The Bangor area was once home to more than 10 ski areas — nearly all now lost

Gabor Degre | BDN
Gabor Degre | BDN
Skiers and snowboarders make their way down a trail at New Hermon Mountain ski area in this Dec. 30, 2015, file photo.
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As recently as 40 years ago, however, there were at least 12 known ski mountains and hills in the Bangor area of varying size and popularity.
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There are lots of places to go cross-country skiing in Greater Bangor, but there’s only one place to try your hand at downhill skiing: Hermon Mountain, the family-friendly ski area that boasts 20 trails and offers an affordable way to ski and snowboard all winter long, as well as go tubing. Area skiers and boarders are likely eagerly awaiting the large amounts of snow predicted for this weekend.

As recently as 40 years ago, however, there were at least 12 known ski mountains and hills in the Bangor area of varying size and popularity. A few of them were big enough to boast paid memberships, ski lifts and full-service lodges. Some were little more than a hill with a portable rope tow set up for parts of the winter. Today, they’re all either overgrown, privately owned or in some cases, both.

Here are some of the more notable ones that existed at one time in the greater Bangor region.

Danny Maher | BDN
Danny Maher | BDN
The Bangor High School ski team is shown in action at Bald Mountain in this Jan. 24, 1960, file photo.

Bald Mountain Ski Area, Dedham

People who lived in the Bangor area in the 1950s, 60s and early 70s fondly recall Bald Mountain Ski area in Dedham as a family-run place that was perfect for people just learning how to ski.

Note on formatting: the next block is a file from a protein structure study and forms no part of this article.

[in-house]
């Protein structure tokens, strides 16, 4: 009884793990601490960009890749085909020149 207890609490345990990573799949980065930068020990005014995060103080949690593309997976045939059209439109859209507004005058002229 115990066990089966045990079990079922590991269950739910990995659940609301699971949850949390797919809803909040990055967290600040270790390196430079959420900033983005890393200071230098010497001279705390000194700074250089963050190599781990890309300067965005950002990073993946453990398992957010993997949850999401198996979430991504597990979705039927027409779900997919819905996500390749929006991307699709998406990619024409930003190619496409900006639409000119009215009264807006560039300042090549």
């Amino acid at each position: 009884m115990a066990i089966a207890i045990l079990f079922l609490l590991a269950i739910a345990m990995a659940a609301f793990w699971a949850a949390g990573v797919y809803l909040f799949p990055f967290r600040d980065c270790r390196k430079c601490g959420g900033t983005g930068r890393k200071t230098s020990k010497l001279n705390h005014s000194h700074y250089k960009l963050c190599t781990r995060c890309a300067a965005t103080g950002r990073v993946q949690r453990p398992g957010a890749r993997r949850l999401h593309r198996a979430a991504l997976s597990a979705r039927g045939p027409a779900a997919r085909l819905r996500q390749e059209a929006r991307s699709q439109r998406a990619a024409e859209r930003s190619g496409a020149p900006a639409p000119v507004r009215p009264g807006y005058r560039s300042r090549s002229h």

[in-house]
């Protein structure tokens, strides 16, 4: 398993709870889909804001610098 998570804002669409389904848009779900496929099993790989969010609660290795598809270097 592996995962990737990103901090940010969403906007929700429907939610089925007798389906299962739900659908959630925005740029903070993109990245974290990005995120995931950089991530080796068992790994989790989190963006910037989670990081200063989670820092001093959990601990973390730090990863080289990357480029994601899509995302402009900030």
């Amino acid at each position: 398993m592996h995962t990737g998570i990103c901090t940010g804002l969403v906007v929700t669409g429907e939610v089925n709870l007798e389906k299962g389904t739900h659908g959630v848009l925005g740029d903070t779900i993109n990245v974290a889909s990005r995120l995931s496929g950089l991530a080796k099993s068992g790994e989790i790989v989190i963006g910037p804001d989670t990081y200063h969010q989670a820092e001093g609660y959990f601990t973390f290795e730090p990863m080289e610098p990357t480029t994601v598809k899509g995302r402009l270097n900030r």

Though skiing happened there as early as the 1930s, a major expansion took place in 1951 when a rope tow was installed and many more trails were created. At the peak of its popularity in the 1960s, there were 12 trails, from easy ones such as the Sidewinder to the toughest trails: Bumper Scraper and Old Race Trail. According to a brochure from the 1968-69 ski season found on the New England Lost Ski Areas Project website, an all-day weekend lift ticket was $5 for adults.

Courtesy of the New England Lost Ski Area Project
Courtesy of the New England Lost Ski Area Project
Part of a late 1960 brochure from Bald Moutain Ski Area in Dedham, which was operational until the mid-1970s.

Bald Mountain Ski Area was functional until the season ended in 1974, when owner Arthur K. Watson donated the chairlift, T-bar, snowmakers and lights to the Camden Snow Bowl, not long before he died. Today, like many former ski areas, the slopes are overgrown — but hike up the mountain, as many day hikers do, and you can clearly see where just a few decades ago there were trails. And it’s still a popular spot for backcountry skiing enthusiasts.

Debra Bell | BDN
Debra Bell | BDN
Anthony Stark, Jr. (seated) prepares to descend Essex Street hill while his sister Charlene cheers him on and mom laughs at Anthony Stark Sr. who already headed down the hill in this Jan. 21, 2013, file photo.

Essex Street Ski Area, Bangor

Though today Essex Street Recreation Area is a place for bird-watching, jogging, playtime with your dog and ill-advised sledding adventures, at one time in the 1970s, it was the site of a planned municipal ski area that, sadly, never came to fruition.